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mikey777

Add Files/Dir to ISOs Before Burn ?

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Posted (edited)

Hello

My 1st Topic :)

I need to be able to boot from a CD, but then either the CD must have extra files (that I would add) or I must be able to use a different CD in the drive afterwards, JUST LIKE a 3.5" floppy can.

1-Boot from cd1 (DOS401 CD I already made)

2-Take CD1 out

3-Put cd2 in

4-Run program

OR

1-boot from CD1 with 401DOS ISO and with some other files on/in it too.

UPDATE

I can create a bootable CD with the DOS401 ISO, and it'll boot. But I cannot put a different CD in and run an exe on it, or even DIR for that matter.

So then with IMGBURN I tried to add a file (3c5x9cfg.exe) but ended up with IIRC 8 files (4 DOS, 2 DOS hidden, 1 DOS401.iso and the 3com exe) instead of a bootable ISO with 7 files in it.

So then I used another program which seemed to work...It APPEARS to be the DOS401 bootable cd with an extra file (the exe) BUT, after booting I cannot see the exe doing a DIR. So I'm thinking maybe it's hidden, like the other 2 Hidden as they don't show up with a DIR either, so I try to run the exe typing the name of it out, but it can't find it that way either.

So, I'm still searching for ways to boot from a cd and then run a program. Ahhh...the joys of a 3.5" drive !!! And they call this new stuff progress !

 

 

Edited by mikey777

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You need a boot image that loads CDROM drivers.

Forget your ISO file, find a boot image (a floppy boot image) that loads those, add that as the boot image within Build mode (so *do not* add it to the 'Source' box) and then add the other files you want to be able to access (once the cdrom drivers have loaded correctly) to the 'Source' box. You'll be accessing said files/folders via a different drive letter.

 

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Yeah, it's been a long time since I did it, but there's something you need to load in CONFIG.SYS or AUTOEXEC.BAT that you need to access CD drives from DOS.  Or maybe there was something for both?  A .SYS file in CONFIG.SYS and an .EXE in AUTOEXEC.BAT, I'm thinking?  :unsure:

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Posted (edited)

Seems very odd to me - I need to load drivers for the very device that I just booted from ? Think about it...the BIOS supports booting from CD, so, why, after booting from CD, do I need to load a driver so I can then see/use that same drive ?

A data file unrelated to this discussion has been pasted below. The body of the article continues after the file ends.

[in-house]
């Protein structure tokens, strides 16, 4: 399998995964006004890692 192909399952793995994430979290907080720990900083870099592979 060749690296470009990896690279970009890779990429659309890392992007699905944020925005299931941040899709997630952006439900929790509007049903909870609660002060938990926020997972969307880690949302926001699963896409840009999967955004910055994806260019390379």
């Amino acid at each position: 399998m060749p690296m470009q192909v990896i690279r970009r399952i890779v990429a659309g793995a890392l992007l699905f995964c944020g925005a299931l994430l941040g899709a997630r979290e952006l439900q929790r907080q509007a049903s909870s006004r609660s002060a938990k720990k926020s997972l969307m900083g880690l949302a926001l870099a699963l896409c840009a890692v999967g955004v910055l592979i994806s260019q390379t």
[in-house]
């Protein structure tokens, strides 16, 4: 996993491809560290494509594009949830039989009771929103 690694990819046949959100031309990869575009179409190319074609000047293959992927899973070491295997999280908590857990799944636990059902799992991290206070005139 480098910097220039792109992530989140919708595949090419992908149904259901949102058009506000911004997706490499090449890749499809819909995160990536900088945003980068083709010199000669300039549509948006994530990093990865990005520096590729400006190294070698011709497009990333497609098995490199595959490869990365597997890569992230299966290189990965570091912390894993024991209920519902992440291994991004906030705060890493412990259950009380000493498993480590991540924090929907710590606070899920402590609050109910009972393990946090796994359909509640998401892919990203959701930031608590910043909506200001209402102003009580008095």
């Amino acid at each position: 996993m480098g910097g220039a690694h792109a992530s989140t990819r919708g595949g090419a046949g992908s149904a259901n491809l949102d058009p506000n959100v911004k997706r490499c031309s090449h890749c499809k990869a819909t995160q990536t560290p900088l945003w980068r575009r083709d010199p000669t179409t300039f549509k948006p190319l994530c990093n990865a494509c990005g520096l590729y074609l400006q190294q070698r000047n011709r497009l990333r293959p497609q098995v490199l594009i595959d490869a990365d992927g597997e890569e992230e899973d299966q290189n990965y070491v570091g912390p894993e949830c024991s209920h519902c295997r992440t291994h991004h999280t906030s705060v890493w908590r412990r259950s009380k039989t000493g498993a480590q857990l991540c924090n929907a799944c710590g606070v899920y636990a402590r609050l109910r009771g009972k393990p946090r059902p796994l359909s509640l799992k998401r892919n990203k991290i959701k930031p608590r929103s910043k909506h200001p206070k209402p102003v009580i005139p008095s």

And why, if I can boot from a floppy, take it out, put another in, and run a program, why can't a person do the same with a cd ? Not rocket science I wouldn't think.

All this makes me wonder, how does one make a bootable ISO, as, if I can add my 3com file >before< a certain step, why can't I make a bootcd with the 3com file in it, internally, so I can run it after booting ?

The problem I have with listing device=cdrom or whatever, is I want this boot cd to work on ANY PC, with ANY cdrom, because ANY PC can boot from a cd, just like any PC can boot from a floppy. Seems pretty simple to me.

Maybe this is why some folks say booting from a memory stick is easier.

 

Edited by mikey777

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Well, you're booting into DOS.  You're trying to run things from DOS, which requires drivers to access the contents from a DOS prompt.

 

Plus, when you're booting from the CD, you're booting from a special boot sector type setup on the CD.  Not the actual "CD" itself.  Floppy drives were around far longer before the various versions of DOS than CD drives were available afterwards.  So, they're native, versus the CD.

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I hear what you're saying, but it just doesn't work like that :)

If you can get a bootable floppy image and add your file to it (so it fits within 1.44mb), you can run it straight from a bootable CD that emulates a floppy. Trouble is, 1.44mb isn't very big!

So then you're left with making a bootable image that loads CDROM drivers (giving you access to it via another drive letter) and adding your files to the normal bit of the disc.

Any machine that can't boot from a USB stick probably isn't really worth messing around with anyway... it must be pretty ancient. And don't forget, lots of new machines won't have an optical drive at all. Your CD isn't much use then ;)

 

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